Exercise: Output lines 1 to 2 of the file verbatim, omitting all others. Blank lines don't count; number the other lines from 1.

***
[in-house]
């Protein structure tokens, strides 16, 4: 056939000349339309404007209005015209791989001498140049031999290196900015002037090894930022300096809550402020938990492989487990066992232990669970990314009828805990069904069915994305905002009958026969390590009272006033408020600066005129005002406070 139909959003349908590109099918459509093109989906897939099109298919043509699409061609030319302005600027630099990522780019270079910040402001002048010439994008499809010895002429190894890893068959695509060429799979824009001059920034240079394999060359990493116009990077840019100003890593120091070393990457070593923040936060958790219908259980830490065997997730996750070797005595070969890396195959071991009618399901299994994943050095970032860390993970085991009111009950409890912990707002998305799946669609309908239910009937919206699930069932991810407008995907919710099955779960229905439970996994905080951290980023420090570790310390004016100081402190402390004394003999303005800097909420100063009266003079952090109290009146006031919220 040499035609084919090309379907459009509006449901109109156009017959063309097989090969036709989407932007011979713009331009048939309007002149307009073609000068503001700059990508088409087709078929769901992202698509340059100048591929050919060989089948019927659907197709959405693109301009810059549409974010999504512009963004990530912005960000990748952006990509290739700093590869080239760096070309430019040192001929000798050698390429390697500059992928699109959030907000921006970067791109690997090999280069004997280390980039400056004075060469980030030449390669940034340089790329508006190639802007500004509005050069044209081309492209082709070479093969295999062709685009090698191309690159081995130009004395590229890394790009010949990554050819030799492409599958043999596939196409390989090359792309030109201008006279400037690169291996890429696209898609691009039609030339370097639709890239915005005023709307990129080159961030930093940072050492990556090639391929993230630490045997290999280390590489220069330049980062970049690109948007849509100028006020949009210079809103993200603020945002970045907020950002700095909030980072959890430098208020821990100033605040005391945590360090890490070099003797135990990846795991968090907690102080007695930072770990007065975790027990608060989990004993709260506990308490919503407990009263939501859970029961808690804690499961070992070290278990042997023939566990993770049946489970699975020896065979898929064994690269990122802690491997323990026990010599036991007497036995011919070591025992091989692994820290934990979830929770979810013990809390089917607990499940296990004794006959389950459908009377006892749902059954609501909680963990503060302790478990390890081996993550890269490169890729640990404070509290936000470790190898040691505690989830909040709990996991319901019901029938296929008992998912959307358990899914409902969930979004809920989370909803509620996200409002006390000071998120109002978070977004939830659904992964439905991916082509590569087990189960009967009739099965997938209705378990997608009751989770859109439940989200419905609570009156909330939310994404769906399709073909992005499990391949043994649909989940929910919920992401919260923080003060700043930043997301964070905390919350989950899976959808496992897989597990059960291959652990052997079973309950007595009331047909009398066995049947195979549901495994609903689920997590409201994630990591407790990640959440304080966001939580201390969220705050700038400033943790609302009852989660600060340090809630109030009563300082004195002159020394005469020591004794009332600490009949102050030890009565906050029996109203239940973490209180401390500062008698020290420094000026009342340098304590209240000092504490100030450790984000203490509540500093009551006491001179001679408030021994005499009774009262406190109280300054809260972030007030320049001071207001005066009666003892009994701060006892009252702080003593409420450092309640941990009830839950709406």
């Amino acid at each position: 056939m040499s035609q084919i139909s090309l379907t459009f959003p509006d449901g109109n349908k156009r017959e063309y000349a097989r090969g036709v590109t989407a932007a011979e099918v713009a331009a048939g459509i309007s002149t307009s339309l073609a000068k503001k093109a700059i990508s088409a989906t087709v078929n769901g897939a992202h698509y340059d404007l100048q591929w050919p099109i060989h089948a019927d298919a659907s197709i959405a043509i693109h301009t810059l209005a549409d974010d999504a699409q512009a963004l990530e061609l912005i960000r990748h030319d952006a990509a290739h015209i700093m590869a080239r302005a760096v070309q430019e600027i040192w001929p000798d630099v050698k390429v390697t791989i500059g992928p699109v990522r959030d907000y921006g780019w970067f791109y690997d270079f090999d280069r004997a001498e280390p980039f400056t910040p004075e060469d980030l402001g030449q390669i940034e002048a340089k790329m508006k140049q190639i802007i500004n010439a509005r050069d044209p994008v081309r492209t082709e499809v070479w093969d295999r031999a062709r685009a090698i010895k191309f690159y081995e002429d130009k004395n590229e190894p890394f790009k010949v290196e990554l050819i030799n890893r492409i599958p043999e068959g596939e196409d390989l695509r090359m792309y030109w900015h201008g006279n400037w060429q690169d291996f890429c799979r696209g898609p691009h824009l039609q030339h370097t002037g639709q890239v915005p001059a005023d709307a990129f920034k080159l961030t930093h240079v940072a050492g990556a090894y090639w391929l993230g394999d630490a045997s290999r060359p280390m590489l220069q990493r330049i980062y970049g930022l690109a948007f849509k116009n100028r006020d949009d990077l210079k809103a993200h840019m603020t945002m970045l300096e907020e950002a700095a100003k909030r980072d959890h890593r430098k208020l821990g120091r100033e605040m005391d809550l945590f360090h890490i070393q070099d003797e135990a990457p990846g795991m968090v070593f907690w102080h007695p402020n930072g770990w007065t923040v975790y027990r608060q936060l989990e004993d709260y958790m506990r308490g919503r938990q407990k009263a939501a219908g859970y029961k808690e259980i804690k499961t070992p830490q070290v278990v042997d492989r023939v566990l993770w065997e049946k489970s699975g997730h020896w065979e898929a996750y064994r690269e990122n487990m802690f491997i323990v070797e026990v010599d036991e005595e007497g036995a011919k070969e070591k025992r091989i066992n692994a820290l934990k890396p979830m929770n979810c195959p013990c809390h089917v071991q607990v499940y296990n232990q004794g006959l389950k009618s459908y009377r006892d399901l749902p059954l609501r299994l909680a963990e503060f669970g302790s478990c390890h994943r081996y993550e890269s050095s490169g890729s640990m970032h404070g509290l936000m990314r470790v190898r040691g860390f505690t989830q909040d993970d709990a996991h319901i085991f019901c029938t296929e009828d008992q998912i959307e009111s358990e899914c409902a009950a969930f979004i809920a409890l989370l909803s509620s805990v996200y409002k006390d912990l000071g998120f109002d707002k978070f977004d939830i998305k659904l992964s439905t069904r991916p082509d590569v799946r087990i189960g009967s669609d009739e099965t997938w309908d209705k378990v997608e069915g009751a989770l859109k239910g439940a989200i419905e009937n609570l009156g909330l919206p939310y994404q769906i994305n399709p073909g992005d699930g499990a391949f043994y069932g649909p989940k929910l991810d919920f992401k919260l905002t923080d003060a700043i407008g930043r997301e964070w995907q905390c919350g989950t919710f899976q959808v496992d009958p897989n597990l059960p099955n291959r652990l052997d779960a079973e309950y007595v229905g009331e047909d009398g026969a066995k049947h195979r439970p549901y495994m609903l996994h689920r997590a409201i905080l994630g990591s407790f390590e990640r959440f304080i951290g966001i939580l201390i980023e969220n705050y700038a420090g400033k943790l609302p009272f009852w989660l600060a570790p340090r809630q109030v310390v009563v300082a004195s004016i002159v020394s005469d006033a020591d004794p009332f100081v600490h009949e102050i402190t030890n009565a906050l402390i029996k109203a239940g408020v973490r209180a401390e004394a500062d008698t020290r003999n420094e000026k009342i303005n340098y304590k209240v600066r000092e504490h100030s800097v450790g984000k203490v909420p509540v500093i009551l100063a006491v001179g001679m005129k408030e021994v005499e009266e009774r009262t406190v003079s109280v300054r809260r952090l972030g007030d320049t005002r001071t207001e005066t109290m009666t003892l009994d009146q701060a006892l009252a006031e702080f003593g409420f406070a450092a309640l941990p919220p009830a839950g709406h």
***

[in-house]
């Protein structure tokens, strides 16, 4: 056939000349339309404007209005015209791989001498140049031999290196900015002037090894930022300096809550402020938990492989487990066992232990669970990314009828805990069904069915994305905002009958026969390590009272006033408020600066005129005002406070 139909959003349908590109099918459509093109989906897939099109298919043509699409061609030319302005600027630099990522780019270079910040402001002048010439994008499809010895002429190894890893068959695509060429799979824009001059920034240079394999060359990493116009990077840019100003890593120091070393990457070593923040936060958790219908259980830490065997997730996750070797005595070969890396195959071991009618399901299994994943050095970032860390993970085991009111009950409890912990707002998305799946669609309908239910009937919206699930069932991810407008995907919710099955779960229905439970996994905080951290980023420090570790310390004016100081402190402390004394003999303005800097909420100063009266003079952090109290009146006031919220 040499035609084919090309379907459009509006449901109109156009017959063309097989090969036709989407932007011979713009331009048939309007002149307009073609000068503001700059990508088409087709078929769901992202698509340059100048591929050919060989089948019927659907197709959405693109301009810059549409974010999504512009963004990530912005960000990748952006990509290739700093590869080239760096070309430019040192001929000798050698390429390697500059992928699109959030907000921006970067791109690997090999280069004997280390980039400056004075060469980030030449390669940034340089790329508006190639802007500004509005050069044209081309492209082709070479093969295999062709685009090698191309690159081995130009004395590229890394790009010949990554050819030799492409599958043999596939196409390989090359792309030109201008006279400037690169291996890429696209898609691009039609030339370097639709890239915005005023709307990129080159961030930093940072050492990556090639391929993230630490045997290999280390590489220069330049980062970049690109948007849509100028006020949009210079809103993200603020945002970045907020950002700095909030980072959890430098208020821990100033605040005391945590360090890490070099003797135990990846795991968090907690102080007695930072770990007065975790027990608060989990004993709260506990308490919503407990009263939501859970029961808690804690499961070992070290278990042997023939566990993770049946489970699975020896065979898929064994690269990122802690491997323990026990010599036991007497036995011919070591025992091989692994820290934990979830929770979810013990809390089917607990499940296990004794006959389950459908009377006892749902059954609501909680963990503060302790478990390890081996993550890269490169890729640990404070509290936000470790190898040691505690989830909040709990996991319901019901029938296929008992998912959307358990899914409902969930979004809920989370909803509620996200409002006390000071998120109002978070977004939830659904992964439905991916082509590569087990189960009967009739099965997938209705378990997608009751989770859109439940989200419905609570009156909330939310994404769906399709073909992005499990391949043994649909989940929910919920992401919260923080003060700043930043997301964070905390919350989950899976959808496992897989597990059960291959652990052997079973309950007595009331047909009398066995049947195979549901495994609903689920997590409201994630990591407790990640959440304080966001939580201390969220705050700038400033943790609302009852989660600060340090809630109030009563300082004195002159020394005469020591004794009332600490009949102050030890009565906050029996109203239940973490209180401390500062008698020290420094000026009342340098304590209240000092504490100030450790984000203490509540500093009551006491001179001679408030021994005499009774009262406190109280300054809260972030007030320049001071207001005066009666003892009994701060006892009252702080003593409420450092309640941990009830839950709406």